Cidra's blue eyes widen a touch at that. She intakes a breath, straightening her posture. Her composure is maintained, though the prospect of this seems to unnerve her a bit. "Religious significance? How so?" She adds, "I am, of course, at your disposal, Sister. In any way I can be. I hope I shall be of use. I was never properly initiated into Athena's Order. My path…the gods took me in another direction. I am not privy to Her deepest mysteries."

Karthasi draws her lips together, "There are two points of data in particular which, in combination with one another, arouse suspicion in my mind," she gives her bit of preamble. "The first…" she looks a little wary of saying aloud, as if to jinx the thing. "Delphi has not been bombed." She lets that one sit there for a moment. "That… is not to say that it has not been attacked by… ground force, or… localized shelling. But it is, for the most part… still there."

"Hasn't it…? Ahh…" Cidra exhales softly, turning that over in her head, not quite knowing what to make of it. "That must give you much comfort, Sister. That your holy places might still be intact." Yours. Not hers. "But it is strange, I do agree. Tactically, Delphi is a population center on Caprica. I would think it would be a target. Have you noticed such…sparing upon…on the other colonies?" She stops herself from asking what she clearly wants to ask.

Karthasi holds her tea close to her. "It… well," she looks aside. "The sanctity of the Amphictyony is a blessing for all of us," she tries to summon up some enthusiasm to back up that claim, but, for the most part, she simply looks and sounds troubled. When her eyes find Cidra's again, she looks almost hesitant to continue, "But no. On other colonies there seemed to be no such correlation. And on Gemenon…" she takes a brief, centering breath, "It seems as though religious targets were actually preferred to population centers. Which… while it leaves Gemenon as one of the colonies with the greatest potential for survivors…" she tries to bring out that silver lining, first, "I… I really don't know what to say about the significance of the targetting. I don't know why or how the Cylons might have chosen sides in the amphictyonic schism… if that's… even what this is…" she lifts one hand, helpless. "It… doesn't make any sense. To me, at least."

"I…I had not noticed this," Cidra admits, paling a bit. She looks down at her tea. She does not drink, swallowing. "It is…it is most strange, if you have the right of it. Very…very disturbing…oh gods have mercy upon us…" That last is muttered more to herself than Karthasi. Deep breath. "What do you need of me, Sister? I can take a look at the sites on my Gemenon that were…targeted. See if I can find a pattern, perhaps."

"If you would, yes, Cidra," Greje stands, and comes around to the back of her desk, setting her tea aside and moving around the avalanch of books to display a map she'd been working with. "I… wish to tell you that I believe in the equal sanctity of all sacred places… if a machine may carry miasma with it… these creatures are now heavy with the pollution of hubris, to have attacked the homes of the Lords. They will find their own downfall."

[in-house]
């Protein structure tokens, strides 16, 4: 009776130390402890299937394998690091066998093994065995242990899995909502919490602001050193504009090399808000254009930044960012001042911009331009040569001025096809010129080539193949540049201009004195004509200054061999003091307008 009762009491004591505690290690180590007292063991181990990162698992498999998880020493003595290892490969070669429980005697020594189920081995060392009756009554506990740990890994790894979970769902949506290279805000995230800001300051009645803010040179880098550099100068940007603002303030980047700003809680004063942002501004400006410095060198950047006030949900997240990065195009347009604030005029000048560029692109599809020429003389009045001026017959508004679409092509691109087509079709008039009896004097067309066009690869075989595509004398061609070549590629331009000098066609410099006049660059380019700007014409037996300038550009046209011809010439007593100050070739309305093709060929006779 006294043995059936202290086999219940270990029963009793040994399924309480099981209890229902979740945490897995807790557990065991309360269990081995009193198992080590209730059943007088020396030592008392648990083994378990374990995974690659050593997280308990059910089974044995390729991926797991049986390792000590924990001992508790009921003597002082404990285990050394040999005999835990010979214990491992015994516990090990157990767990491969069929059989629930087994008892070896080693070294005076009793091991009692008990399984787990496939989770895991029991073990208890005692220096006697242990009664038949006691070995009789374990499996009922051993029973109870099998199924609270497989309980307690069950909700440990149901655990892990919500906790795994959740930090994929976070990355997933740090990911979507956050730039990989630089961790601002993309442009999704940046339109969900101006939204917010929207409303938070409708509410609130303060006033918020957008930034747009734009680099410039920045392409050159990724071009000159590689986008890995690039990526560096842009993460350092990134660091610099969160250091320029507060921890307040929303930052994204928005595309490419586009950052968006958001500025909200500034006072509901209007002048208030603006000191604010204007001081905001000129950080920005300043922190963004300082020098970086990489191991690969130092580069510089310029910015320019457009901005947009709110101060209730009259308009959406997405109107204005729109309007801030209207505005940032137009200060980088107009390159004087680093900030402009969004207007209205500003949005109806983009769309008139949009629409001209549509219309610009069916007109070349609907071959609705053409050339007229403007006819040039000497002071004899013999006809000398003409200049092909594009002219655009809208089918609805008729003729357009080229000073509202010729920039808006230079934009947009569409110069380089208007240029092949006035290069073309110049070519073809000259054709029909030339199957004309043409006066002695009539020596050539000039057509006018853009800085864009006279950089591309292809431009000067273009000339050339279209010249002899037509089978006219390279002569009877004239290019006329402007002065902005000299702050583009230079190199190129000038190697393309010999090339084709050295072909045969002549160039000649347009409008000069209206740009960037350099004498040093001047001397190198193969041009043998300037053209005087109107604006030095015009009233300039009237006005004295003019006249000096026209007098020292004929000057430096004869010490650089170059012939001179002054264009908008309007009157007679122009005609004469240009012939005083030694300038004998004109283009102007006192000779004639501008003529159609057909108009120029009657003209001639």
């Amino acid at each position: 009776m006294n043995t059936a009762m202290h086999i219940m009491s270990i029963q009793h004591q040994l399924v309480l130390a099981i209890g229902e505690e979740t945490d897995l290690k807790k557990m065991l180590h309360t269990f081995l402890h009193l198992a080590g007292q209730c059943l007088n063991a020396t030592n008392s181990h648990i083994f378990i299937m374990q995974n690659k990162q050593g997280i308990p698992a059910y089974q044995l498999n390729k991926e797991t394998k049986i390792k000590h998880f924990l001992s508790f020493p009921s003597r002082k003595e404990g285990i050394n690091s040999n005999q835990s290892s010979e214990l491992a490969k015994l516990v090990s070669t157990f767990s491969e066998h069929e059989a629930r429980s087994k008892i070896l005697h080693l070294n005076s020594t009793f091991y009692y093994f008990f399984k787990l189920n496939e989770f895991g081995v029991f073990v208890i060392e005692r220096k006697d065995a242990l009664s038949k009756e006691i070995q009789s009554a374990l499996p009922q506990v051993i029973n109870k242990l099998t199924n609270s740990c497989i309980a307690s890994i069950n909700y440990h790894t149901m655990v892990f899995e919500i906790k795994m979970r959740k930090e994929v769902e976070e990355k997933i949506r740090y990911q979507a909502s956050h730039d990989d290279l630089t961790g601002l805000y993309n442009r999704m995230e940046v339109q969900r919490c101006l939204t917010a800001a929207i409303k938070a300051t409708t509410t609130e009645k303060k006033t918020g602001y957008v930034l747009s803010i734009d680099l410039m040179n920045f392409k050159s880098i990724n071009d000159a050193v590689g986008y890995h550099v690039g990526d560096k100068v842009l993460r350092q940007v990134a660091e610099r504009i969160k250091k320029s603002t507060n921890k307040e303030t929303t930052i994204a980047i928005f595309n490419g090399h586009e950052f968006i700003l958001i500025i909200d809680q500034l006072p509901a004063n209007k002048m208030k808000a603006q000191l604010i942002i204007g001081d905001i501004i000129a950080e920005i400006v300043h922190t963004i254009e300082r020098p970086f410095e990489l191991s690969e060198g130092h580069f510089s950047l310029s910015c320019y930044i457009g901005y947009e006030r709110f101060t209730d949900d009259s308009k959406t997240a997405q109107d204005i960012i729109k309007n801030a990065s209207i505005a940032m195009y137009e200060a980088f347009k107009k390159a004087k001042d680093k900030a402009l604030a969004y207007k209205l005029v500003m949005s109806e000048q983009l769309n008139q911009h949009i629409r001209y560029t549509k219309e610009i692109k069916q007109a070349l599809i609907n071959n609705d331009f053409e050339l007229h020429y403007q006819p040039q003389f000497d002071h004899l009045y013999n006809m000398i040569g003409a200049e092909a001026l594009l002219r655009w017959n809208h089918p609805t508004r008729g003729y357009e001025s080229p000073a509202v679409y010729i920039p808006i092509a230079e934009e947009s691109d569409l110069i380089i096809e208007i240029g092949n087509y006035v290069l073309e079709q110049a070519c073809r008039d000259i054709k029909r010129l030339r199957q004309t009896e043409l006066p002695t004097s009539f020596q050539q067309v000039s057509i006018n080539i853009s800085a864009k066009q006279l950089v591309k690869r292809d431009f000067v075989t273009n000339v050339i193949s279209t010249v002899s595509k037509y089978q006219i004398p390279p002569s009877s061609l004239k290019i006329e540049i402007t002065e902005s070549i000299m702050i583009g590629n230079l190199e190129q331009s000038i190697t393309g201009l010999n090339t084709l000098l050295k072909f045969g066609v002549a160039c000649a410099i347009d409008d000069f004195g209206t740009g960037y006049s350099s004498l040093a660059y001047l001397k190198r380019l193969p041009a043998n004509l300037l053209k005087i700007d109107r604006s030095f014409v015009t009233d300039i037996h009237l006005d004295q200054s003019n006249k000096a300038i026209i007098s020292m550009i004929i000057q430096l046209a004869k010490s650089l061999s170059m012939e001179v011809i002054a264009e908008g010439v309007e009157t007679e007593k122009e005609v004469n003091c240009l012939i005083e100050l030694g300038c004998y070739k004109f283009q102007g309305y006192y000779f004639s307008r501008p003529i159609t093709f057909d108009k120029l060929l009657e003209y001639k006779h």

"We shall deal them out the vengeance of the gods if it is within my power," Cidra murmurs. Softly, but with a taunt sort of anger about her voice. She straightens a little, so her gaze can follow Karthasi to her map. In a more audible tone she adds, "I shall assist in any way I can, Sister, you've my word upon it."

"Would that the Lords grant you your wishes, Cidra, and make you their vessel for the performance of correct deeds," the Sister answers, head bowed. "I have marked all the sanctuaries and temples that seemed to have been the foci of the atomic assault on Gemenon. The other atomic blast sites I've marked out in pencil… if there are any temples there, I do not know of them. But I do know that the locations of many of your places of worship are not public knowledge to outsiders. I do not wish for you to profane the mysteries of your ancestral cults by giving out their locations to a heretic… but… if the Cylons somehow knew of these locations, please… let me know."

Cidra looks at the map. Just silently looks at it for a long time. Her blue eyes seem to get lost in it and, as she stares, tears creep into the depths of them. She doesn't not try to stop them. She doesn't even notice, really, once they start running down her cheeks. "May I…may I have a pad and pencil, please?" Her voice chokes a little.

Karthasi takes up a notebook and flips it to a new page, a mechanical pencil stuck in the top rings of it as she comes around and hands it over with one hand, her other hand moving to the woman's back. "Do you need a moment?" she wonders. "I'm sorry, I've… been looking at this map for hours, I… ah… should have given you some warning, first."

"Thank you…" Cidra takes the writing implements but, for the moment, she just clutches them, Staring at the map. She blinks rapidly, trying to clear her vision. "I had not been home in three years. All my focus…it was on earning this…becoming CAG of the new Mercury seemed oh-so-very important to me. The time it just…it slips away, you know? You always think there will be more of it but…" She closes her eyes. "I can still see my father's garden in the house where I grew up. In the back of the Temple my mother kept. My youngest sister had her fourth child two years ago…he would be walking now…I never got to meet him…"